November 19, 2004

Convenience Chain CIO: Payment Systems Bleeding Stores Dry

By Evan Schuman, eWEEK

Wawa CIO Neil McCarthy's voice reveals his anger as he recounts a recent meeting he had with bank executives to complain about high credit card fees that are out of proportion with services.

Wawa's 550 stores sell a huge amount of gasoline: about 110,000 gallons per week per store, which places it among the highest volume in the country. Typical volume for U.S. gas stations is about 40,000 gallons, McCarthy said.

Soaring gas prices have doubled the typical fuel bill, meaning that the same gallons of gas are being pumped and sold, but the credit card company is taking double the money.

"'You're killing us with these fees,' I told them. And they nodded and said, 'Yeah, we hear you. We're not going to do anything about it, but we hear you.'"

That's when the CIO made a new priority of exploring payment system options.

Retail payment system choices have become much more numerous in the last few years, with contactless readers that more easily integrate with POS, chip-embedded smartcards, keyfobs, and even the ability to use a customer's own cell phone or PDA as an impromptu payment device.

But these alternatives are becoming especially attractive in areas—such as convenience store chains like Wawa—that have historically been dominated by cash and, to a much lesser extent, debit.

Many of these systems pitch CRM (customer relationship management) integration as a key selling point, but McCarthy doesn't see that as an issue for his customers.

Contactless payment system vendors and banks "were touting CRM, but our average ticket is $3 or $4. Our customers tell us, 'We don't want the gimmicks. We don't want the loyalty programs.'"

What convenience store customers do want is convenience, and they often interpret that as speed. Speed happens to be one of the arguments in favor of contactless devices, but McCarthy said he didn't see the speed argument playing out.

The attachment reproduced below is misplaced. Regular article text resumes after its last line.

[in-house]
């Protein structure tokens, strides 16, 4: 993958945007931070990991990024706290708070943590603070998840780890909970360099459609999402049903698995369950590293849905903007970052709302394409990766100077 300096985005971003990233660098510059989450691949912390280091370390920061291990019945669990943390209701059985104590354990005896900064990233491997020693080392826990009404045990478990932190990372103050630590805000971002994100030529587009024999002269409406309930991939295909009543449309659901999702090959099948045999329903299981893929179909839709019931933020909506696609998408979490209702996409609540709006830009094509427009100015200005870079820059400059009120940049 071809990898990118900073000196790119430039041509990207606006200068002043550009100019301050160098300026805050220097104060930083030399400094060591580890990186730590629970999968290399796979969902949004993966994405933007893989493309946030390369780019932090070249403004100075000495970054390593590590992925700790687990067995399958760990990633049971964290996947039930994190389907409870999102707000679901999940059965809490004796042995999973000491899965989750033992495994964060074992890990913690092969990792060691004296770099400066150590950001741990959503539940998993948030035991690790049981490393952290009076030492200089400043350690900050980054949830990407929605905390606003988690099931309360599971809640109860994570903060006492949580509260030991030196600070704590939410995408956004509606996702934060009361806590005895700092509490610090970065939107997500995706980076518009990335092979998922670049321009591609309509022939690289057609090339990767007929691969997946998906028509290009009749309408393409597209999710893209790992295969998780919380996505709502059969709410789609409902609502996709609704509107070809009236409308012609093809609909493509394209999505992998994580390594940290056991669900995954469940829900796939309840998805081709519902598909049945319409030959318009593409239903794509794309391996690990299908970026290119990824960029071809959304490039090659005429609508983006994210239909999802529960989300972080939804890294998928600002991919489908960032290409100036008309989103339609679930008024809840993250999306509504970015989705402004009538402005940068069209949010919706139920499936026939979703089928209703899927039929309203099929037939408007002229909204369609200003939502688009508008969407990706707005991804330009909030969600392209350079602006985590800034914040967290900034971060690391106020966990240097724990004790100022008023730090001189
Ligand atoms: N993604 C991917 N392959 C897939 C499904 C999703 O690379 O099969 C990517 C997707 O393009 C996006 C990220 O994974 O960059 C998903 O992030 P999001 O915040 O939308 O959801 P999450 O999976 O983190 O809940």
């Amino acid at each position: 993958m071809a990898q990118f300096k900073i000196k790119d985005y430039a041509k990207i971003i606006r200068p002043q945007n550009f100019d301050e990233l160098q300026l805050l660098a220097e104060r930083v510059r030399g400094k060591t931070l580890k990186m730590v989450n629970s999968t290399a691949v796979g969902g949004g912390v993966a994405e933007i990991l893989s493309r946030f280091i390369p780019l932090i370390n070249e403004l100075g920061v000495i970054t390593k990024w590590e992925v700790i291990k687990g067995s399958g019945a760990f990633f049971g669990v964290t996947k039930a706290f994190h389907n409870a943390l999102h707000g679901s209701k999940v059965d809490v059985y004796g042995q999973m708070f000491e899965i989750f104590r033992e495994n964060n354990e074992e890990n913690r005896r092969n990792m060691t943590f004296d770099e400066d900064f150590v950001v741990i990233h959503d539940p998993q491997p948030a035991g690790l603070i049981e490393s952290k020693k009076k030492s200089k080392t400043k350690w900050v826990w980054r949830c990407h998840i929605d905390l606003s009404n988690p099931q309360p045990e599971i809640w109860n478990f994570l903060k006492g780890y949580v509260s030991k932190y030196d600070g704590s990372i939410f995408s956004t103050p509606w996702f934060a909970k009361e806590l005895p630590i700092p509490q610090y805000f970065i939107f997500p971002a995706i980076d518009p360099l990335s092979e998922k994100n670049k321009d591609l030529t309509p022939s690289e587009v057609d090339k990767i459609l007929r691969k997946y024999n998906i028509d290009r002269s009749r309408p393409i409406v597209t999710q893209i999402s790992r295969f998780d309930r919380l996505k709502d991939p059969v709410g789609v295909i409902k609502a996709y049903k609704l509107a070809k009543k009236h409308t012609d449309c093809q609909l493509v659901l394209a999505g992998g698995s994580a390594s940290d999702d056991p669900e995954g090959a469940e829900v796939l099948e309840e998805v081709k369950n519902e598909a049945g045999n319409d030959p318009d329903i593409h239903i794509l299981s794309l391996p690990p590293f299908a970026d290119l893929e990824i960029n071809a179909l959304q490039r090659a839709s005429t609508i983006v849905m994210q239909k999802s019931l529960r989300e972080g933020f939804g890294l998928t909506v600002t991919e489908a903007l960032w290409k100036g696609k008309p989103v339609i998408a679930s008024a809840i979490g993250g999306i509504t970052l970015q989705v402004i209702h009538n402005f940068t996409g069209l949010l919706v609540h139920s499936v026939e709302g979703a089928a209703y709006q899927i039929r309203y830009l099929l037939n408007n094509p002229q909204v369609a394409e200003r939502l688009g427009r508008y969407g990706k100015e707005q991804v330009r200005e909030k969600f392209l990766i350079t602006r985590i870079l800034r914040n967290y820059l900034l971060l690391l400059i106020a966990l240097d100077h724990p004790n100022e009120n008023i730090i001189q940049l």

The big time savings sold to him was that customers wouldn't have to spend the time handing a clerk his or her credit and waiting for the clerk to later hand it back. But Wawa—which has its stores in Pennsylvania, New Jersey, Maryland, Delaware and Virginia—had already installed magstripe readers for the customers to use directly.

"Our customers, they swipe their card anyway. We have the device in front of the register. [The customer] still has to take it out, so it wasn't a really big time savings." McCarthy said that he concluded the checkout acceleration would be too small to be worthwhile.

But some in the banking community are discussing allowing small credit transactions—those that are less than $25—to complete without a signature, McCarthy said. Now that time savings would be much more significant, he said.

McCarthy has already tried shortening the payment duration with a frame relay connection to every store, which "delivers a 2- to 3-second response time on credit, which is awesome," he said.

He is also trying to modernize the chain's cash management system, but that's proving difficult. "The biggest thing we're facing right now is that we have a lot of legacy applications" including many that are about 18 years old, he said. As those systems are replaced, Wawa will be able to improve its cash management.

With the current state of banking and credit/debit cards, McCarthy is also seriously exploring creating a Wawa-branded credit card as a way of taking control—to a certain extent—its out-of-control fees. Not only does he believe Wawa will be able to negotiate lower fees, but the chain would earn money from the cards they issue as the banks want cards that will be used for many kinds of purchases.

McCarthy said that RFID wireless payment systems—similar to Mobil's Speedpass—is of interest, but that he would love to be able to use RFID to help with inventory. "There certainly is a lot of applicability," he said.

But today's tag prices—McCarthy said he's still seeing prices from 25 cents each to as much as 50 cents—are still far too high to consider for such a low-margin retailer. He said he needs to see the tags selling for "probably a penny or so."

"You're making a couple of cents on an item. How can you afford to do that" unless the price gets to about one penny? he said. McCarthy also said he needs to factor in the additional storage and related data management costs. "Think of the data requirements. Every SKU could have multiple records."